There are a number of other performances to talk about, such as Michelle Yeoh, Benedict Wong, and Fala Chen. But it is hard to discuss without spoilers. I do want to mention Jayden Zhang, Harmonie He, and Arnold Sun for their wonderful portrayals of younger Shang-Chi and Xialing. As well as Stephanie Hsu who plays that friend who is reluctantly outgrowing her friends.
My only critique of Shang-Chi is that you can feel it follows the same beats as another MCU film. This is not a bad thing as Marvel has essentially perfected their formula. But as Shang-Chi is kind of emerging from the shadow of The Suicide Squad, which is undoubtedly bouncing to the beat of its own drum, it doesn’t ring as loud. It is a great origin film and definitely feels far more unique than a lot of other Marvel movies. But beat-wise, I would say it shares Black Panther’s bass line.
Lastly, I want to talk about the cultural impact of the film, which I do not believe heavily influences my Shang-Chi review, but I will leave it off to interpretation. First off, gratitude that the biggest movie studio in the world backed and is distributing a movie that features a predominantly Asian cast and production team. Secondly, for the amazing representation of Asian Americans. Not that Crazy Rich Asians wasn’t great, but I literally cannot afford to relate to those characters. It was amazing seeing so many Asians playing different types of characters than the stereotypes we are usually given. But, I feel a big problem of Asian representation is that we are “Othered” and crazy richness is pretty otherizing. If the rich people aren’t trying to take over the world or put on masks to save it, I tend to not care about that type of content. Shang-Chi portrays Asian Americans as Americans and regular people. People with jobs, troubles, goals, and like to have fun. They are presented as people first then are made unique by their culture. Another shout out to Director Destin Daniel Cretton, because a lot of the movie is subtitled and I’m sure most will not even realize it. The characters’ culture is a part of their character but they aren’t labeled as their culture. It’s a very subtle order that has a tremendous impact on the perception of the character which in turn is how many will perceive people of the culture in reality. It is genuinely a step in the right direction and hopefully will begin a change in the world, a habit that Marvel movies do tend to have. I expect numerous karaoke bars to have their reservations immediately booked after the film’s release.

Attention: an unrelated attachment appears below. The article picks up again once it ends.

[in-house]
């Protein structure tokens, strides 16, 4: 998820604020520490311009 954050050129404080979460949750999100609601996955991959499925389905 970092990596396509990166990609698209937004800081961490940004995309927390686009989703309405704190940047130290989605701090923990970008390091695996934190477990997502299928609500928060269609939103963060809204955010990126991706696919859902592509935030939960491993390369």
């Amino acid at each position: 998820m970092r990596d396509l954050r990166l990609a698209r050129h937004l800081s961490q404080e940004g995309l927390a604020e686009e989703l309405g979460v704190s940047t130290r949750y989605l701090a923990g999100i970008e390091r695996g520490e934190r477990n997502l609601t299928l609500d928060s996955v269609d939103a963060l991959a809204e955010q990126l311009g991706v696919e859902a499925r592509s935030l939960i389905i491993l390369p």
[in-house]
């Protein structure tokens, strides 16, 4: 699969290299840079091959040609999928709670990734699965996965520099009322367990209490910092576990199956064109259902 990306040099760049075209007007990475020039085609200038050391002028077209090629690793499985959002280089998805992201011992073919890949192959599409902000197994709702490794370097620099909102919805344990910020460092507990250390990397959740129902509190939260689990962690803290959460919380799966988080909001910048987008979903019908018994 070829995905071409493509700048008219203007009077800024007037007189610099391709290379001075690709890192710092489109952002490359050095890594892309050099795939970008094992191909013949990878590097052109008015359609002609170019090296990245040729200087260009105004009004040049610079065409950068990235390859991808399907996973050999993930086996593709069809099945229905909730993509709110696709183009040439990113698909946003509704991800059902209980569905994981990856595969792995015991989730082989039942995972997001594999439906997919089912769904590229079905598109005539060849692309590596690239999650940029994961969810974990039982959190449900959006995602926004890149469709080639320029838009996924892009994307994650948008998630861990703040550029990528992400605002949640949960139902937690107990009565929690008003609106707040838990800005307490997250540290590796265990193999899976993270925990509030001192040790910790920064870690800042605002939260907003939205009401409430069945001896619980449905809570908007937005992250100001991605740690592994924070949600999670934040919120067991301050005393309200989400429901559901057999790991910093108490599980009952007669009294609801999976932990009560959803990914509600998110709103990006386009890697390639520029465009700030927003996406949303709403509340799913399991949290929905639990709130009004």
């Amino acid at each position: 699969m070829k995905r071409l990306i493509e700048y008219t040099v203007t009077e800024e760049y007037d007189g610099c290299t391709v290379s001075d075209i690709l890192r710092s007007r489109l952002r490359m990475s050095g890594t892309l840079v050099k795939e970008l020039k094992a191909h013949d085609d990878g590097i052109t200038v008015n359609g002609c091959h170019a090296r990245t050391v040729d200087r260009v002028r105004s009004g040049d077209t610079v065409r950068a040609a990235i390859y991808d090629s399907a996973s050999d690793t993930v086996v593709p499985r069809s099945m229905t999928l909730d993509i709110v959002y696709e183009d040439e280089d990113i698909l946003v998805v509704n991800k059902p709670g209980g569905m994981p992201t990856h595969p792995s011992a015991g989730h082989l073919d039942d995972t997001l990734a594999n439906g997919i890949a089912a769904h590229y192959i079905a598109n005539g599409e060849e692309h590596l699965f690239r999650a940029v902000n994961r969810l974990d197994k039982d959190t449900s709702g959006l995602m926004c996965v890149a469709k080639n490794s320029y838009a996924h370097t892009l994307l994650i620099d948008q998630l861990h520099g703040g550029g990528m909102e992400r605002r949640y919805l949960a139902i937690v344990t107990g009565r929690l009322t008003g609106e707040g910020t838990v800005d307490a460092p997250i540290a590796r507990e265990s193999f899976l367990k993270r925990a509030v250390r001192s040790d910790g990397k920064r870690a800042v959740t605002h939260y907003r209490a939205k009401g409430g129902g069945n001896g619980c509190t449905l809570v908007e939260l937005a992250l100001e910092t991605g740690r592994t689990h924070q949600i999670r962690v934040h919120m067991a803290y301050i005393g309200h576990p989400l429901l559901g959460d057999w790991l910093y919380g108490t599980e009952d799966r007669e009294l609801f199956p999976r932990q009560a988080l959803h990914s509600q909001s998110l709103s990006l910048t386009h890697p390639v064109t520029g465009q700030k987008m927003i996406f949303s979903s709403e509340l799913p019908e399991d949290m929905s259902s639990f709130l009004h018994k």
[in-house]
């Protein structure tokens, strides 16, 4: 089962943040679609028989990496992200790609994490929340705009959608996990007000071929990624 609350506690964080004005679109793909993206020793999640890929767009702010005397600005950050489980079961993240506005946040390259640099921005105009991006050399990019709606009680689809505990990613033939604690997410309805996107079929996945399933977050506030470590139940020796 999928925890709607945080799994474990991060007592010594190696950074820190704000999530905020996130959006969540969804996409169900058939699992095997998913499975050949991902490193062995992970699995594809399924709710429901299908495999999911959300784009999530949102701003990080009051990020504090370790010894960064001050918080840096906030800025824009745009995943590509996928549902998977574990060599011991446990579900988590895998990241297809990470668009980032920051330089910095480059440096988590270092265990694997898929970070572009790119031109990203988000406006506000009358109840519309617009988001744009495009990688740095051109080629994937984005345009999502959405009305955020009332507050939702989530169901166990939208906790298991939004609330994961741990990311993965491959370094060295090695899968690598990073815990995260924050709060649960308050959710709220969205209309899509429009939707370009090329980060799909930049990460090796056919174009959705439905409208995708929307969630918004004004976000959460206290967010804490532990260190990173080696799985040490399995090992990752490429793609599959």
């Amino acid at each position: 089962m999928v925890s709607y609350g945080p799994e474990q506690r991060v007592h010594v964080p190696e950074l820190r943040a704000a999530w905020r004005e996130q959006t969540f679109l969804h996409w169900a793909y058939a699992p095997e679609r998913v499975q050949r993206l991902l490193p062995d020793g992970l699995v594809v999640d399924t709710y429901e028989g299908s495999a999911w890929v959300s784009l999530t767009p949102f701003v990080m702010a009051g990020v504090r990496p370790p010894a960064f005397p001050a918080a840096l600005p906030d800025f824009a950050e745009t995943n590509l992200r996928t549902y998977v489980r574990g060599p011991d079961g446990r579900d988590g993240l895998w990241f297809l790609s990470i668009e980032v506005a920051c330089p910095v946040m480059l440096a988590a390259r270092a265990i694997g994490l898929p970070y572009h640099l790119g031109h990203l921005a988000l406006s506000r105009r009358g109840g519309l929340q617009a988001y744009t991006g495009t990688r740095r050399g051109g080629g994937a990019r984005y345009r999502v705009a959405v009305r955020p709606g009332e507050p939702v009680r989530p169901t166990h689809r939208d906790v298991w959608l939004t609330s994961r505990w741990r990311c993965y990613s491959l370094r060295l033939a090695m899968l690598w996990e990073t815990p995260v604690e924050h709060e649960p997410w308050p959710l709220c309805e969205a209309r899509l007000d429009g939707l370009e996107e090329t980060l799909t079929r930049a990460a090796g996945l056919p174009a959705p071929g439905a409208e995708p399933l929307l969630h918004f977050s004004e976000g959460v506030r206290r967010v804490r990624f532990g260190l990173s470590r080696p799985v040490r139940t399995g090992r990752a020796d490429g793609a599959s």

Shang-Chi and The Legend of The Ten Rings kick starts Phase 4 of the MCU Movie slate and brings the MCU full circle. Shang-Chi in comparison to other MCU films feels a lot like Iron Man. The Ten Rings is what started off the events of the MCU and The Ten Rings have once again brought us back and readies us for what is to come. Shang-Chi contains some of the best action scenes the MCU has to offer, gloriously blending numerous genres of martial art films into something unique that fits perfectly into Marvel’s established universe. It is also a profound family drama that features a truly awesome villain that will have the audience questioning if he really is a villain. It also has amazing friendships and honestly a Friend‘s level of cast chemistry. Shang-Chi is the perfect blend of action, drama, heart, and comedy that Marvel is known for. Shang-Chi is Marvel letting the world know they still have so much more to bring us. My Shang-Chi Review gets a 4.5/5
Shang-Chi and the Legend of The Ten Rings Review
Shang-Chi and The Legend of The Ten Rings kick starts Phase 4 of the MCU Movie slate and brings the MCU full circle. Shang-Chi in comparison to other MCU films feels a lot like Iron Man. The Ten Rings is what started off the events of the MCU and The Ten Rings have once again brought us back and readies us for what is to come. Shang-Chi contains some of the best action scenes the MCU has to offer, gloriously blending numerous genres of martial art films into something unique that fits perfectly into Marvel’s established universe. It is also a profound family drama that features a truly awesome villain that will have the audience questioning if he really is a villain. It also has amazing friendships and honestly a Friend‘s level of cast chemistry. Shang-Chi is the perfect blend of action, drama, heart, and comedy that Marvel is known for. Shang-Chi is Marvel letting the world know they still have so much more to bring us.